Hibbertia furfuracea

Distribution Map
Family: Dilleniaceae
Distribution: Southern coastal Western Australia westwards from Albany to Cape Leeuwin area.
Common Name: No generally accepted common name.
Derivation of Name: Hibbertia...after George Hibbert, a patron of botany.
furfuracea.... from Latin furfur, bran, and the suffix aceous, resembling, presumably referring to the rough leaves which have bran-like scales.
Conservation Status: Not considered to be at risk in the wild.

General Description:

Hibbertia is a genus of around 150 species, most of which occur naturally in Australia. They are generally small to medium shrubs with yellow, buttercup-like flowers.

Hibbertia furfuracea
Hibbertia furfuracea
Photo: Cas Liber

Hibbertia furfuracea is a small erect shrub, 0.5 to 2 metres tall. It has rough linear to lanceolate leaves 2-5 cm long by 0.2-0.5 cm wide. Flowering occurs in spring and early summer. The yellow flowers are 1 to 1.5 cm across. The species is found in sandy soils in hilly areas, sometimes in open forest. Examples can be seen on the Giant Tingle walking track just east of Walpole.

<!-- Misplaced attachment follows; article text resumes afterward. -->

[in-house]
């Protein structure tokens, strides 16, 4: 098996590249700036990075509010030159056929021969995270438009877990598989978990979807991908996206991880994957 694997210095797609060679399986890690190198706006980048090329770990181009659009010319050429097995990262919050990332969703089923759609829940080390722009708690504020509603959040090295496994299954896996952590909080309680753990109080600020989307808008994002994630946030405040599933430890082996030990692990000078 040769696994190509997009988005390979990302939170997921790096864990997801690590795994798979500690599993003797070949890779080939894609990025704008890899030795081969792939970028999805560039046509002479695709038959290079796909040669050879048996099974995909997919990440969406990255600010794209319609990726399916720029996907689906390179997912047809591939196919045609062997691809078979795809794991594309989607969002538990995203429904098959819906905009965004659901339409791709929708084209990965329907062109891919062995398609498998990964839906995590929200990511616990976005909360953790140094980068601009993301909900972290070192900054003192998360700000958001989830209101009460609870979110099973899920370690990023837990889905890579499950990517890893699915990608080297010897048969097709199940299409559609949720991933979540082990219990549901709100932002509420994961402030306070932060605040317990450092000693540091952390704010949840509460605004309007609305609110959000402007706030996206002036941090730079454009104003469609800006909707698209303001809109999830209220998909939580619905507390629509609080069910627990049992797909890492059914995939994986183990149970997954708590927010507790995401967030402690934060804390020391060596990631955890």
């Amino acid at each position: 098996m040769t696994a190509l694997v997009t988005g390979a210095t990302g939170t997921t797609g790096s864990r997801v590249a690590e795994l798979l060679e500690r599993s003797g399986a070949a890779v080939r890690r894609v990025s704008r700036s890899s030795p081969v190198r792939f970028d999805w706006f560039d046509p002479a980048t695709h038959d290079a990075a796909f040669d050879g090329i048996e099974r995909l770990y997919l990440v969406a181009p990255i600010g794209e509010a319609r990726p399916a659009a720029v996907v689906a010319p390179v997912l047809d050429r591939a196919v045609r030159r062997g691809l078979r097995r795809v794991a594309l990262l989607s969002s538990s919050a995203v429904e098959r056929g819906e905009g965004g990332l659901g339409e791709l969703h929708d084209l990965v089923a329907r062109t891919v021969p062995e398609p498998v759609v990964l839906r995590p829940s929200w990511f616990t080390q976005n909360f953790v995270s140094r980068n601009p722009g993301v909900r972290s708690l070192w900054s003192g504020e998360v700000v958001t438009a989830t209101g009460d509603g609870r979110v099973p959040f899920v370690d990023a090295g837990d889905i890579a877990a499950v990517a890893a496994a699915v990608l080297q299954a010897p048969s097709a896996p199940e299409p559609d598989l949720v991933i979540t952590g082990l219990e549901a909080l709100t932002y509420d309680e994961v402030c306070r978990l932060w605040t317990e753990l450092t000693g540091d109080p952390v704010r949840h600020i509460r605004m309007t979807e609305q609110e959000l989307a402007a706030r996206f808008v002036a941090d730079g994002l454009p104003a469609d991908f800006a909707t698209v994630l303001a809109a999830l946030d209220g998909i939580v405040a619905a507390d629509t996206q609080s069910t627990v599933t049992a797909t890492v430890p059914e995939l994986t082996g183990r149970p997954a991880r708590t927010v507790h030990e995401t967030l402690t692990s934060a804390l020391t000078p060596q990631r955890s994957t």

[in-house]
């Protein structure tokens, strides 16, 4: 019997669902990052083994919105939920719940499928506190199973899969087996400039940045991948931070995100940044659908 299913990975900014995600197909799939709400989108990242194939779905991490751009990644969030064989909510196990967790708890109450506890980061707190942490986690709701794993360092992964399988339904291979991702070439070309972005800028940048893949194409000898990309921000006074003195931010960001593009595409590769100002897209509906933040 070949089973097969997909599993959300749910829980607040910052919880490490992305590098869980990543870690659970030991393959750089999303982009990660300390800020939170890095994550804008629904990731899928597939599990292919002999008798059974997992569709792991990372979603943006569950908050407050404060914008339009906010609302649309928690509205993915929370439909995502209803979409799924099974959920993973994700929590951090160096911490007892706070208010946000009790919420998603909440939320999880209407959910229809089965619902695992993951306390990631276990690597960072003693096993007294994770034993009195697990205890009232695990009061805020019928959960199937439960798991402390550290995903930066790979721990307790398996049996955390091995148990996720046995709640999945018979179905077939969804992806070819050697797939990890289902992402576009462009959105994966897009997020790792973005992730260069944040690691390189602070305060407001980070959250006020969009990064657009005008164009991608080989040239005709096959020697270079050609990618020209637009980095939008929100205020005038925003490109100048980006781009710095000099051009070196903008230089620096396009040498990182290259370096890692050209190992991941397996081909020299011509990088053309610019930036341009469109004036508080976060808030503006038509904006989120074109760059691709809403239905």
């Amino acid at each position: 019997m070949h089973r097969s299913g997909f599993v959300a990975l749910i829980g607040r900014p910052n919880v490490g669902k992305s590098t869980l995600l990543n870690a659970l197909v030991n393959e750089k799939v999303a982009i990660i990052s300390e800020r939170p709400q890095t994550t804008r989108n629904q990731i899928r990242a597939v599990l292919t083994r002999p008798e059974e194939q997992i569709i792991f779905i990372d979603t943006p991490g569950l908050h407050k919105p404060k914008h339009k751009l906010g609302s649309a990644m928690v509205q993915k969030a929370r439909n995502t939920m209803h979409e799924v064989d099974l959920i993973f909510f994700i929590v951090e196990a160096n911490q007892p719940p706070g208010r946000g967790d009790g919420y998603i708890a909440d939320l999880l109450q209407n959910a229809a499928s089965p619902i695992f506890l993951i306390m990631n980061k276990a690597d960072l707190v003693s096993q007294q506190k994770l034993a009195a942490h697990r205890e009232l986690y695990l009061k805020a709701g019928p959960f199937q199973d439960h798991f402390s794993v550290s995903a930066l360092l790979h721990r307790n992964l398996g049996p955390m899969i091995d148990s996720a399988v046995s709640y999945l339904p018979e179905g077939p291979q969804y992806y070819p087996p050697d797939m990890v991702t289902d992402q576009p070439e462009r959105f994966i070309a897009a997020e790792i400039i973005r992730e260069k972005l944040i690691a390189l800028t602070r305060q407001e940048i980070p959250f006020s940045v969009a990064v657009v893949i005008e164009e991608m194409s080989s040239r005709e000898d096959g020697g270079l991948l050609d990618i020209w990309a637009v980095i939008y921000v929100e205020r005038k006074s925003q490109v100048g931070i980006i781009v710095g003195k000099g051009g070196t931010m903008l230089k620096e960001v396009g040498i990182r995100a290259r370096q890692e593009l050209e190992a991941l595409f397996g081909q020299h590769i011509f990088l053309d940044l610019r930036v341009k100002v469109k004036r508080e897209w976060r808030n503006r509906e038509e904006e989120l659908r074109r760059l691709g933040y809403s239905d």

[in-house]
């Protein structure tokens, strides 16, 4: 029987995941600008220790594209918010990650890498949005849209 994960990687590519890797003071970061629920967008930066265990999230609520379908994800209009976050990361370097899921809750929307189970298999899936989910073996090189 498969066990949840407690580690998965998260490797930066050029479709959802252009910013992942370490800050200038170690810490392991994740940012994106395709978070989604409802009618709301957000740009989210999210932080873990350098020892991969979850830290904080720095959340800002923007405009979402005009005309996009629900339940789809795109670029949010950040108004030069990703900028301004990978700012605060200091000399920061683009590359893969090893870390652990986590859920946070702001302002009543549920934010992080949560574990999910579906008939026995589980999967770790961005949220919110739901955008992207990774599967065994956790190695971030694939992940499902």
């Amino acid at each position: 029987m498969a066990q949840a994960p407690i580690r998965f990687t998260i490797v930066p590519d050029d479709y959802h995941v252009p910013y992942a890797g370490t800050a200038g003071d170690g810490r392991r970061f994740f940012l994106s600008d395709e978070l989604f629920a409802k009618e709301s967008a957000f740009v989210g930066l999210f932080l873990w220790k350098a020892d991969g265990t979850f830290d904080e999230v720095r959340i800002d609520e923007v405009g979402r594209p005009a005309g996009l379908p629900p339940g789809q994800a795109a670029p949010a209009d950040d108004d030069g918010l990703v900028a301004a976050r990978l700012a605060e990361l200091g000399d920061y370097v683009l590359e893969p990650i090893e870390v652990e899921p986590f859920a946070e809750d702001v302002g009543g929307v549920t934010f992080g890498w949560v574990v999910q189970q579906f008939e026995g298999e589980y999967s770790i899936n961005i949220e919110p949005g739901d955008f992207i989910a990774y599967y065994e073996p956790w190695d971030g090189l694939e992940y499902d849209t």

This species has not been commonly cultivated. Though not particularly showy, it is relatively hardy and appears to have a degree of resistance to dieback (Phytophthora). It is easy to grow south of Perth, but needs a bit of extra water over summer in hotter climates. It is a good shade tolerant plant but can become leggy in shady positions, so should be lightly pruned.

This species is easy to propagate from cuttings, but also sets some seed freely (which suggests it should either be grown in areas to which it is indigenous or otherwise away from bushland to avoid any possibility of its becoming weedy away from its natural habitat).


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